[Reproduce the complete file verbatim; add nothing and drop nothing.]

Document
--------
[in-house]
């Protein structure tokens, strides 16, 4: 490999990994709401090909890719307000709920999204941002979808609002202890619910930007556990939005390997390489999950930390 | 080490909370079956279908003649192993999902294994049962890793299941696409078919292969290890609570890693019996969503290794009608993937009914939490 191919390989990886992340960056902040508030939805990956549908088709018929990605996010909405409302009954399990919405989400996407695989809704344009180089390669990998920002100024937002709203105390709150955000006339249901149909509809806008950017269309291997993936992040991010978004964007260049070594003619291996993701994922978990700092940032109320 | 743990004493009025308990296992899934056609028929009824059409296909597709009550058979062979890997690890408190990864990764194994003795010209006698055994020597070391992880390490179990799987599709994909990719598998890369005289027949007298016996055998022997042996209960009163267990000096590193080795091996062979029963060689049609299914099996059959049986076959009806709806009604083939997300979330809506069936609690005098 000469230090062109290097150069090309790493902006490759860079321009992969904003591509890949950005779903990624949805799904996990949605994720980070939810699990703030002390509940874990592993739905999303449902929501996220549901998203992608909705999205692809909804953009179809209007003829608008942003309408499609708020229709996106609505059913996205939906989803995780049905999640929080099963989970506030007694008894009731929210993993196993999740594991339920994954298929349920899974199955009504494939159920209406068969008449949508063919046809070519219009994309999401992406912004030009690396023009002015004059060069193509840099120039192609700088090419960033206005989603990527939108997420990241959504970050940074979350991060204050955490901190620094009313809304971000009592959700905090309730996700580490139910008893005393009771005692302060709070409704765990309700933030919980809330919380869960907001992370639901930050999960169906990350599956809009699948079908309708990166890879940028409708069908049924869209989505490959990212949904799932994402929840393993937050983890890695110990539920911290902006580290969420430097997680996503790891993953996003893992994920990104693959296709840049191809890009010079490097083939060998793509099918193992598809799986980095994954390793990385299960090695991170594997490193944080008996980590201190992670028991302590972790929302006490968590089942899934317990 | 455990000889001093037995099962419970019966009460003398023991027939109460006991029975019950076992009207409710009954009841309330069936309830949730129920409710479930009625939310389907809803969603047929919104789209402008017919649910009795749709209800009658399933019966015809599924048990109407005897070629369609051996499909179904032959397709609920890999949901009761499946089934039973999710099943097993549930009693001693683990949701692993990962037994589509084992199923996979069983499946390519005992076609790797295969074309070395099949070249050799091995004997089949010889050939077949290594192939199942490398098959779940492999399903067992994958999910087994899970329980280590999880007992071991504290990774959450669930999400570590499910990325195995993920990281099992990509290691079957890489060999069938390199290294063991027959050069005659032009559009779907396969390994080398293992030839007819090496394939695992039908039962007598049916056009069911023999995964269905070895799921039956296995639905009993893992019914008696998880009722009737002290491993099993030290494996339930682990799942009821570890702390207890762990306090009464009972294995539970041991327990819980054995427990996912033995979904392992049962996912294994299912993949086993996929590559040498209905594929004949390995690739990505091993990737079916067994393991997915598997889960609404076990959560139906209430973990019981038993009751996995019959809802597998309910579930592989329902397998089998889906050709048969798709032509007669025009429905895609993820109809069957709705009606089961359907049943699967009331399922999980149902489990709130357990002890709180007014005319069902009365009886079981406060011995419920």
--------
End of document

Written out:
[in-house]
């Protein structure tokens, strides 16, 4: 490999990994709401090909890719307000709920999204941002979808609002202890619910930007556990939005390997390489999950930390 | 080490909370079956279908003649192993999902294994049962890793299941696409078919292969290890609570890693019996969503290794009608993937009914939490 191919390989990886992340960056902040508030939805990956549908088709018929990605996010909405409302009954399990919405989400996407695989809704344009180089390669990998920002100024937002709203105390709150955000006339249901149909509809806008950017269309291997993936992040991010978004964007260049070594003619291996993701994922978990700092940032109320 | 743990004493009025308990296992899934056609028929009824059409296909597709009550058979062979890997690890408190990864990764194994003795010209006698055994020597070391992880390490179990799987599709994909990719598998890369005289027949007298016996055998022997042996209960009163267990000096590193080795091996062979029963060689049609299914099996059959049986076959009806709806009604083939997300979330809506069936609690005098 000469230090062109290097150069090309790493902006490759860079321009992969904003591509890949950005779903990624949805799904996990949605994720980070939810699990703030002390509940874990592993739905999303449902929501996220549901998203992608909705999205692809909804953009179809209007003829608008942003309408499609708020229709996106609505059913996205939906989803995780049905999640929080099963989970506030007694008894009731929210993993196993999740594991339920994954298929349920899974199955009504494939159920209406068969008449949508063919046809070519219009994309999401992406912004030009690396023009002015004059060069193509840099120039192609700088090419960033206005989603990527939108997420990241959504970050940074979350991060204050955490901190620094009313809304971000009592959700905090309730996700580490139910008893005393009771005692302060709070409704765990309700933030919980809330919380869960907001992370639901930050999960169906990350599956809009699948079908309708990166890879940028409708069908049924869209989505490959990212949904799932994402929840393993937050983890890695110990539920911290902006580290969420430097997680996503790891993953996003893992994920990104693959296709840049191809890009010079490097083939060998793509099918193992598809799986980095994954390793990385299960090695991170594997490193944080008996980590201190992670028991302590972790929302006490968590089942899934317990 | 455990000889001093037995099962419970019966009460003398023991027939109460006991029975019950076992009207409710009954009841309330069936309830949730129920409710479930009625939310389907809803969603047929919104789209402008017919649910009795749709209800009658399933019966015809599924048990109407005897070629369609051996499909179904032959397709609920890999949901009761499946089934039973999710099943097993549930009693001693683990949701692993990962037994589509084992199923996979069983499946390519005992076609790797295969074309070395099949070249050799091995004997089949010889050939077949290594192939199942490398098959779940492999399903067992994958999910087994899970329980280590999880007992071991504290990774959450669930999400570590499910990325195995993920990281099992990509290691079957890489060999069938390199290294063991027959050069005659032009559009779907396969390994080398293992030839007819090496394939695992039908039962007598049916056009069911023999995964269905070895799921039956296995639905009993893992019914008696998880009722009737002290491993099993030290494996339930682990799942009821570890702390207890762990306090009464009972294995539970041991327990819980054995427990996912033995979904392992049962996912294994299912993949086993996929590559040498209905594929004949390995690739990505091993990737079916067994393991997915598997889960609404076990959560139906209430973990019981038993009751996995019959809802597998309910579930592989329902397998089998889906050709048969798709032509007669025009429905895609993820109809069957709705009606089961359907049943699967009331399922999980149902489990709130357990002890709180007014005319069902009365009886079981406060011995419920």